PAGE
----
After 2 years, Loyola poised to take its fire on ice to higher plane


December 02, 1990|By Susan Reimer

Scott Reise never had played an organized game of ice hockey until he came to Loyola College, and now he wants to be general manager of the New York Rangers some day.

The catch is, Loyola didn't have an ice hockey team when Reise came to the school from Bridgewater, N.J. two years ago. He started it, and he's pretty much its general manager.

Neil Smith, if you are reading this in your New York Rangers office, you might want to loosen your collar.

"I don't see myself ever being away from this sport," said Reise, who played deck hockey in tennis shoes, but nothing more on skates than pickup games on the ponds near his home.

"There is some serious motivation in this kid," said his coach, Jeremy Altman. "Make that, on this team."

Loyola's club hockey team (6-2) will take that motivation onto the ice at the Baltimore Arena today when it plays rival Johns Hopkins (4-3-1) at 1:30 p.m. in a game that was moved from the more confining quarters of the Mount Pleasant ice rink, where last season 400 screaming fans made it almost impossible for the players to hear each other.

"You can't believe the intensity," said Reise.

The team is rooted in Reise's passion for the sport, a passion shared by teammates who sacrifice sleep to practice at 11:30 p.m. and to ride buses to Pennsylvania for 10:45 p.m. games.

"The demand for rink time is so great, those are the only times we can get," said Reise.

"It isn't a chore; it's fun," said Loyola's chief goal scorer Mike Pilson, who has been playing since he was a 6-year-old in Syracuse, N.Y.

Players also sacrifice study time and what free time they have to hang posters, sell tickets, hawk T-shirts and work the concession stands at the Baltimore Arena, earning money for their team.

All of this -- a 25-man roster, a 27-game schedule and a $14,000 budget -- sprang from a meeting that Reise and some friends called two years ago in January of their freshmen year.

"Four people showed up. We were kind of upset, but we decided not to give up. We publicized the idea a little more, and 16 guys showed up at the next meeting," said Reise.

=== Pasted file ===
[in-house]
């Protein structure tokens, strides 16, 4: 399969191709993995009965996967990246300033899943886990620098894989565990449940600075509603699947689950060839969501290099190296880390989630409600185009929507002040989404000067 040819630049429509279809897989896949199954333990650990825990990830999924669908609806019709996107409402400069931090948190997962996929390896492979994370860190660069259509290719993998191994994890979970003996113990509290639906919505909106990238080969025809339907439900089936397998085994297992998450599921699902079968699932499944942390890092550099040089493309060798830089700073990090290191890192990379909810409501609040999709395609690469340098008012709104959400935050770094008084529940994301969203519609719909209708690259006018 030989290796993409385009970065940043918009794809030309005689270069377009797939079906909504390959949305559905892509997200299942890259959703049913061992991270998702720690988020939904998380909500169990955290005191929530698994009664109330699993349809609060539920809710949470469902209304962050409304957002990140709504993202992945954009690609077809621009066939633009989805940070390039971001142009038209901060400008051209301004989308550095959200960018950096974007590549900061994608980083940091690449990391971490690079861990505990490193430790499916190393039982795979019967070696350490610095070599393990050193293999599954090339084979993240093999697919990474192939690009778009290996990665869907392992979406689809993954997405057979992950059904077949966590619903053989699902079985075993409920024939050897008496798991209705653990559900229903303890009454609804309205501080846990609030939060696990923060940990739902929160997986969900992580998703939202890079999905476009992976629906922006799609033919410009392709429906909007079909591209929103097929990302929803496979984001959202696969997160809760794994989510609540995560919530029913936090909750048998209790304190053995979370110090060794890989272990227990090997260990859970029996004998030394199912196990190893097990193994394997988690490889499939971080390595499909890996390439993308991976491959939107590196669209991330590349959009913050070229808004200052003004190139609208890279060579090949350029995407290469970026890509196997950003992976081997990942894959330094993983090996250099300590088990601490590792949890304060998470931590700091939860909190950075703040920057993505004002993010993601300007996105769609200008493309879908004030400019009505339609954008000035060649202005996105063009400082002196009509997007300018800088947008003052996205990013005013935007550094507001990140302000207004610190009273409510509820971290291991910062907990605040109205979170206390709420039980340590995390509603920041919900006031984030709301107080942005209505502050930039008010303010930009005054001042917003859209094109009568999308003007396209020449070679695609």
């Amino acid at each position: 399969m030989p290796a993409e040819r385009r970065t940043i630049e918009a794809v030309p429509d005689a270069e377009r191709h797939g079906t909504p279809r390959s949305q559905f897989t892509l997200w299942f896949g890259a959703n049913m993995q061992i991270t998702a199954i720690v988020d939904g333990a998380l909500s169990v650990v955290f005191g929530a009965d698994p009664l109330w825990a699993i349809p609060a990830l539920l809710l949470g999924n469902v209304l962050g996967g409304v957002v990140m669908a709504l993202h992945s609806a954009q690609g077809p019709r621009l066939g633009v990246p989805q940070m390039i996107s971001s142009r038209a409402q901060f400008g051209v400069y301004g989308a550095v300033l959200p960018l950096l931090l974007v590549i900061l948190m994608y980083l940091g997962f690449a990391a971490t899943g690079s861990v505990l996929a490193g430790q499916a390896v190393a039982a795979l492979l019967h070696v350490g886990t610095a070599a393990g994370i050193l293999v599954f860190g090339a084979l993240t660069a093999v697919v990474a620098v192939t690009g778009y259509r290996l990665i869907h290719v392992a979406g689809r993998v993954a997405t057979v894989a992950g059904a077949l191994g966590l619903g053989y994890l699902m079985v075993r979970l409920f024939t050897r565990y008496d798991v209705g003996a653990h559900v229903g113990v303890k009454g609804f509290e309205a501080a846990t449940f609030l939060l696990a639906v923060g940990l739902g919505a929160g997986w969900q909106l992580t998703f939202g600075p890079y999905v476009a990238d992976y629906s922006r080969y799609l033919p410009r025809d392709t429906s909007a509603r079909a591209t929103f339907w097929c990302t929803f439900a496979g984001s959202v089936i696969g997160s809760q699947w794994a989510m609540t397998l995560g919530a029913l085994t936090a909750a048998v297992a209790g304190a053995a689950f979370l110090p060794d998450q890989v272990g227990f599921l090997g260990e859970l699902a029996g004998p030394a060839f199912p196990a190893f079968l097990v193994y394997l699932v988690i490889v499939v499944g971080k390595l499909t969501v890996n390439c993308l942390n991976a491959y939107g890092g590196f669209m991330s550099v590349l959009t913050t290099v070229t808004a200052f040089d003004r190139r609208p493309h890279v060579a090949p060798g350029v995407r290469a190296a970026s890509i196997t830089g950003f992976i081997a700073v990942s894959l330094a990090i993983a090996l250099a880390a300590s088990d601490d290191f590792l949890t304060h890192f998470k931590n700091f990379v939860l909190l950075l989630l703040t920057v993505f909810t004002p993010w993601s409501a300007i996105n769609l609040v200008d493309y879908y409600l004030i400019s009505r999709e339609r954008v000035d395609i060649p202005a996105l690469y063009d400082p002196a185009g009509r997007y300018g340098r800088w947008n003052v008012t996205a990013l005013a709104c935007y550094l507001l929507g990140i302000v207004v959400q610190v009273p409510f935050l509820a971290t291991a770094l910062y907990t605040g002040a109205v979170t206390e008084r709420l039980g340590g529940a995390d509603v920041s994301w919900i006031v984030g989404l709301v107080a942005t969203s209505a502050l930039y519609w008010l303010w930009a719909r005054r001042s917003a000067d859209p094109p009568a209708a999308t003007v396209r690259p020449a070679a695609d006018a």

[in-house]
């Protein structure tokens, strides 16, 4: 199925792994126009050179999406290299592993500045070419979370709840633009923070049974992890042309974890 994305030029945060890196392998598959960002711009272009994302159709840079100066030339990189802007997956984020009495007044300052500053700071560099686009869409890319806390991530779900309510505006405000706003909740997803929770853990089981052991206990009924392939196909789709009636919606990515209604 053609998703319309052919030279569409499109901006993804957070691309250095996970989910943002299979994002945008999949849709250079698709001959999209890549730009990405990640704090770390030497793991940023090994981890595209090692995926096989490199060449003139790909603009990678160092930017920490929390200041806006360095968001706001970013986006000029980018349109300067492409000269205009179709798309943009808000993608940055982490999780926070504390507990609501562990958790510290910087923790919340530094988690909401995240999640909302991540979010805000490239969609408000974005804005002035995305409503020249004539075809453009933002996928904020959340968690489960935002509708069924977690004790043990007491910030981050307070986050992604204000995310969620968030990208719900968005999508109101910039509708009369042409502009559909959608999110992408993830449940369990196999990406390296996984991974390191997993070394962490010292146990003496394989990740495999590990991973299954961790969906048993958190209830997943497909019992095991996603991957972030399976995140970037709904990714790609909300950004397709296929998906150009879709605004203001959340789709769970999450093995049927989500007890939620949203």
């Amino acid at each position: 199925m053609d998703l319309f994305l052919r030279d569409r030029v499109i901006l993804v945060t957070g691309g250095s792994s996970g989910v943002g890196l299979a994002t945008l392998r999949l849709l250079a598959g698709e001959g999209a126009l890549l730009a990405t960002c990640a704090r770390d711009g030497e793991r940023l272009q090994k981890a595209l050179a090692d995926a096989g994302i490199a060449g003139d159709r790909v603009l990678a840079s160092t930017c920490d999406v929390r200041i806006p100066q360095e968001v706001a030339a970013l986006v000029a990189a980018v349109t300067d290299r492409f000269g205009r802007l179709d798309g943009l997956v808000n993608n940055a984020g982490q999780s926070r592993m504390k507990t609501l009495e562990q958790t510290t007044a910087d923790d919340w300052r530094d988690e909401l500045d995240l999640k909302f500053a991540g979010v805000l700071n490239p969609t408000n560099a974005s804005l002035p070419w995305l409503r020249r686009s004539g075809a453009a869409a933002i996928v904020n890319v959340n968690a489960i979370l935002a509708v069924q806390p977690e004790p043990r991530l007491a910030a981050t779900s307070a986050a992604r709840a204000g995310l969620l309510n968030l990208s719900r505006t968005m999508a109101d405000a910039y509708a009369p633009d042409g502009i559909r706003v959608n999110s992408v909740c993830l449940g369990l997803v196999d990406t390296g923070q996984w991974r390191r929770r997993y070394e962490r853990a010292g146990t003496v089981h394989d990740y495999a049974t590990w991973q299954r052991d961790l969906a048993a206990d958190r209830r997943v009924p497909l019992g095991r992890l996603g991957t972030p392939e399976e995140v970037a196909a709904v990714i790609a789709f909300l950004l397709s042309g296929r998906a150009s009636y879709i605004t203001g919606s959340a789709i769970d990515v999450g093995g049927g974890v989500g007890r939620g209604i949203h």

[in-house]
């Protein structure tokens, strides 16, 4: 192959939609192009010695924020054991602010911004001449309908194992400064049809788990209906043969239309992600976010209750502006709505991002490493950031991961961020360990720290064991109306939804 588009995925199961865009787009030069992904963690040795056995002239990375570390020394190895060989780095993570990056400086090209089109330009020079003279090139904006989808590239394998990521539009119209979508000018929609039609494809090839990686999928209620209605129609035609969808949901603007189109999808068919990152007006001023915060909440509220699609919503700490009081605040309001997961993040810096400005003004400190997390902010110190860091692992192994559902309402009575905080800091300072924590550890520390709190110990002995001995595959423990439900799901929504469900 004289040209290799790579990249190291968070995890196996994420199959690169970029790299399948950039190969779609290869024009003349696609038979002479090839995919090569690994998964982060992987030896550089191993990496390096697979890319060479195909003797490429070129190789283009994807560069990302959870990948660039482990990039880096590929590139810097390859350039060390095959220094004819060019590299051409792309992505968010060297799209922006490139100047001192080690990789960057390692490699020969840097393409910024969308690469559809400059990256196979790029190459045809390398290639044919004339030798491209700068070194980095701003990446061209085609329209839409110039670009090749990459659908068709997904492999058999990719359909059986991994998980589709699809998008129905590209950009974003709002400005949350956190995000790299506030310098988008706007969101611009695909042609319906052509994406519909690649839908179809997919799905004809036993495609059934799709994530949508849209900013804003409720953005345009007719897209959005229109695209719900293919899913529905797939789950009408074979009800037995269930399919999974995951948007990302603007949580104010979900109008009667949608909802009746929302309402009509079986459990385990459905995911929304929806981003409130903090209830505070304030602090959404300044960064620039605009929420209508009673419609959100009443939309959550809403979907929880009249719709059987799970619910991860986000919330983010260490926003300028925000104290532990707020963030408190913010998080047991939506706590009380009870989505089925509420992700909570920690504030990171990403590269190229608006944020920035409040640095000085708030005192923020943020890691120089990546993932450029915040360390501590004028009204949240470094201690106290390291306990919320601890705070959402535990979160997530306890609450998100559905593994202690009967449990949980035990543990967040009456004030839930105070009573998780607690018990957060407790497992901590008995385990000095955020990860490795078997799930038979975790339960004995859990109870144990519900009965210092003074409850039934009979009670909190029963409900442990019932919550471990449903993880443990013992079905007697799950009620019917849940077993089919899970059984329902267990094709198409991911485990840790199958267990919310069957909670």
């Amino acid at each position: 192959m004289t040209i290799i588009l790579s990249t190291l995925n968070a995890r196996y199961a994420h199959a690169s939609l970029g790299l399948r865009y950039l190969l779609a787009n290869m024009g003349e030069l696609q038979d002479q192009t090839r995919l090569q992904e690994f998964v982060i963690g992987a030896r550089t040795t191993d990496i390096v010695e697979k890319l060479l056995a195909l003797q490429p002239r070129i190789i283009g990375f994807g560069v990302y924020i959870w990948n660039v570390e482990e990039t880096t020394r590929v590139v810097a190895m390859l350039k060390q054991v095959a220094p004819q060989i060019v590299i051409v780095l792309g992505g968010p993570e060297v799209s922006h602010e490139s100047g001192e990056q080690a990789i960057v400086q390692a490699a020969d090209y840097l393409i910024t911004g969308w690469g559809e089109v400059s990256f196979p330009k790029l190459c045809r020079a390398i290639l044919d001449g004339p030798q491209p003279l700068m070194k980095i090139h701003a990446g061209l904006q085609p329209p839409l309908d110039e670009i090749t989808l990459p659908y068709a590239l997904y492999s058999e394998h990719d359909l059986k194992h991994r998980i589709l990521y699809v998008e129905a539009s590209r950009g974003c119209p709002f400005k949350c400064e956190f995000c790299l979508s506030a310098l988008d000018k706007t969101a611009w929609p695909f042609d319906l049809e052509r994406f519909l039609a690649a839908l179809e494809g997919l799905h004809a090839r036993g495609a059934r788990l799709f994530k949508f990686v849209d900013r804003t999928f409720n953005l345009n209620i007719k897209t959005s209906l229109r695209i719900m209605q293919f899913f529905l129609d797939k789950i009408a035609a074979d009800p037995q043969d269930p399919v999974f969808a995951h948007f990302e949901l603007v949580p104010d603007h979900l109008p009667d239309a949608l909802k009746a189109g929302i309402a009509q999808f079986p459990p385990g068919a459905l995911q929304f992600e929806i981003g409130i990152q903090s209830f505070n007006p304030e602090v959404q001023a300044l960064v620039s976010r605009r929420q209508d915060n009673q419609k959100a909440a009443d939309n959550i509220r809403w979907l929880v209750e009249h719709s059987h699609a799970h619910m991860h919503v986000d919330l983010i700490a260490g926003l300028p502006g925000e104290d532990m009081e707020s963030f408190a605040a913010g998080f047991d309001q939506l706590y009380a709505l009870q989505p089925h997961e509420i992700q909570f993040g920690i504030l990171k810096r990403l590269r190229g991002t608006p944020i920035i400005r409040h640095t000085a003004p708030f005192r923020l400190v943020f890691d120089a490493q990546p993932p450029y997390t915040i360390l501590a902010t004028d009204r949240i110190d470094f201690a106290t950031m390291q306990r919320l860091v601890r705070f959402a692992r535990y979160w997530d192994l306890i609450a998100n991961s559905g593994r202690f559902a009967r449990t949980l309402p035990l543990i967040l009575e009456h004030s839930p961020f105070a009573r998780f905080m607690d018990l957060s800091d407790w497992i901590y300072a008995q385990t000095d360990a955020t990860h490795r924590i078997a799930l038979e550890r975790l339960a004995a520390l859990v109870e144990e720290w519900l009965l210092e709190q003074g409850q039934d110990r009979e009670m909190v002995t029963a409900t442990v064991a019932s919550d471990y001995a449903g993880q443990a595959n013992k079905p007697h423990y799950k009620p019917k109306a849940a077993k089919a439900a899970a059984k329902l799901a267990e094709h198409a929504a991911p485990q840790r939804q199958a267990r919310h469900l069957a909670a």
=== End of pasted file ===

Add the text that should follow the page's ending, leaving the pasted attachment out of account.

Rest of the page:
One of those guys was Chris Cerni, a goalie from Long Island, N.Y., who wasn't ready to give up the sport that he had played for seven years.

"We just love the sport. After all those years, it is tough to separate yourself completely," said Cerni, who goes straight from the library to late-night practices as he struggles to keep his grades up.

Cerni helped recruit Baltimore coach John Scavilla to guide the team last season, and the players put together a $7,000 budget and a 21-game season. When Scavilla gave up the post, he recommended as his replacement his friend Altman, a 27-year-old financial investor from Columbia who played hockey at the University of Connecticut.

Under Altman, Loyola's club hockey team is making a power play for varsity status.

"I set some pretty lofty goals," said Altman, who drives his players off the ice as hard as he does on it. Each player must sell his share of tickets and T-shirts and hang his share of posters. (Altman interrupts the interview to ask for some fund-raising tips.)

"Profits and grades, those are the two big factors," said Altman. "We will be meeting with the [Loyola recreation department] next week to see if we can move ahead with our plans or if we have bitten off more than we can chew."

Altman has cut deals with the Capital Centre and the Baltimore Arena to sandwich Loyola games between the Capital and Skipjack games. He believes there is a market for hockey in this area and that collegiate hockey -- played at University of Maryland Baltimore County, Towson, Johns Hopkins, Maryland, and Georgetown -- can be a vehicle for introducing a new group of fans to professional hockey.

"I'm like them. I just love the sport," said Altman, who gets paid $1,070, for, essentially, every second of his spare time from September when practices begin until March when the season ends.

Altman and his players, who kick in $70 each and supply their VTC own equipment, have no illusions about the style of hockey that they play. What can you say about a team whose starting left wing (Reise) played his first organized game two years ago?

Pilson transferred to Loyola from Northeastern University in Boston, where he played junior varsity hockey and just barely made the varsity team. He is Loyola's most productive scorer. "I was nothing up there," he said.

"You have to love the sport to play it this far south," said Pilson. "People from up north who come to our games say, 'This is all well and good, but it's not hockey.' "

Reise, who lives near Princeton, talked about spending his school breaks going to its games, and you could hear the ache in his voice. "I mean, they are Division I. Half those guys will get drafted. . . ."

"But here we have a sense of belonging," said Cerni. "We need the team, we need the sport. And the team needs us."

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